Tag Archives: derbyshire

5 Years Since the Crash

8 Mar

GRANDPA ISLAY READING HIS PAPERMarch 9 marks the 5th anniversary of my father’s death. Over time the pain has dulled but whenever I think about him  it forces suppressed emotions to the surface. Last week I heard that the house opposite my parents was for sale. Ever nosy and eager to see more I googled the name of the road to find the estate agent details. Instead of house particulars I was confronted by a five year old news story about the car crash which killed my father as he was going out to buy the evening paper. Tears spilled down my cheeks.

I can’t believe that so much has happened which he hasn’t been a part of.  I have had another baby. My baby turned out to be deaf. His sister died. His other sister died. I was made redundant. My husband was made redundant.

Put like that it doesn’t seem like he’s missed much. But he’s missed the happy times too.

The deaf 3 year old is a bundle of energy who has distracted us all from the void in our lives. The deaf issue is always at the back of our minds but is by no means what defines him and his joyful nature has almost single handedly put a smile back on the face of my mother. Not one for gushing about grandchildren she can barely contain her enthusiasm for him.

I tried for years to persuade my parents to move back to Scotland but since my father died my mother has reluctantly bought a flat in Edinburgh. She still has the house and countless friends in Derbyshire but now refers to the flat here as ‘home’ and makes more friends every time she comes up.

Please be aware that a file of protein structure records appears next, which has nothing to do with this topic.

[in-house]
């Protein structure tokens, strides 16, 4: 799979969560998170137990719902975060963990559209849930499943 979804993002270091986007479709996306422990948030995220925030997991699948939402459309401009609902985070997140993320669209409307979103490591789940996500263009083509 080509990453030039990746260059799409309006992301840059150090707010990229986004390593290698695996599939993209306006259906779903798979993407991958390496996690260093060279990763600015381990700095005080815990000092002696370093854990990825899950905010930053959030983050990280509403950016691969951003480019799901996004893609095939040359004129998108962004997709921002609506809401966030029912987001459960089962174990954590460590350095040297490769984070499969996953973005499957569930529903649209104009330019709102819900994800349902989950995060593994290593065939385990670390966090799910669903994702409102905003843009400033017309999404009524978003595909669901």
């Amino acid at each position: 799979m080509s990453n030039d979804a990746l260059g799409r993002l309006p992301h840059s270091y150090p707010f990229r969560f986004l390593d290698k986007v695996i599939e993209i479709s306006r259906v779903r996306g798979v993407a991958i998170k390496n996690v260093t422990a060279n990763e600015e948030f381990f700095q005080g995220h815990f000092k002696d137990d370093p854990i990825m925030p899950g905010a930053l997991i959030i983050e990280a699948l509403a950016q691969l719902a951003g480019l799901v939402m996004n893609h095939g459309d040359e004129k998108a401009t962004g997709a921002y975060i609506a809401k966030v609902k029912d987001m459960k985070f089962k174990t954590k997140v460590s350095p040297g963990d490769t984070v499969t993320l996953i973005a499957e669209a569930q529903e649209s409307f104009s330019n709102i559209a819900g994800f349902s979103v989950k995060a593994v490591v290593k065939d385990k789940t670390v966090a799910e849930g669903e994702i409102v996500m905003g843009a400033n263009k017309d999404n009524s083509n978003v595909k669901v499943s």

The 9 & 12 year old have transformed from High School Musical obsessed little girls to sport obsessed pre teens. He would definitely prefer hearing them talk about hockey, swimming and cross country results than watch them prance around clad in synthetic cheerleader outfits.

I’m not sure how he would react to my setting up my own business. He was a job for life kind of man and wouldn’t have encouraged me to take any risks but I think he’d have been pleasantly surprised by how things are going. Though possibly less relaxed now that my husband has been made redundant and Brownlee Donald Associates is going to have to support both of us.

I miss him for the financial advice I know he would give me. I miss reaching my arms around him for a big hug – he wasn’t tactile so wouldn’t have offered it first! I miss him for being a wonderful grandfather to my children. I miss him for looking after my mother. I miss his sparkling blue eyes which live on in my children. Five years on I just miss my lovely dad.

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My father

10 Mar

When I talked about a daddy shaped hole in our lives being filled over and needing to be bludgeoned open again I hadn’t meant my own daddy or expected the hole to be bludgeoned with such force.  Shortly after making such flippant comments my whole world turned upside down when I received a phone call from my mother in Derbyshire.  She cares deeply about everyone, wears her heart on her sleeve and has been known to call me in tears about someone I have never met and she knows only slightly being diagnosed with a terminal illness so when I had a calm phone call from her telling me that my father had been in a car accident I initially thought nothing too serious had happened.  Then I realised that the words she was saying didn’t stack up to the calm way in which they were delivered.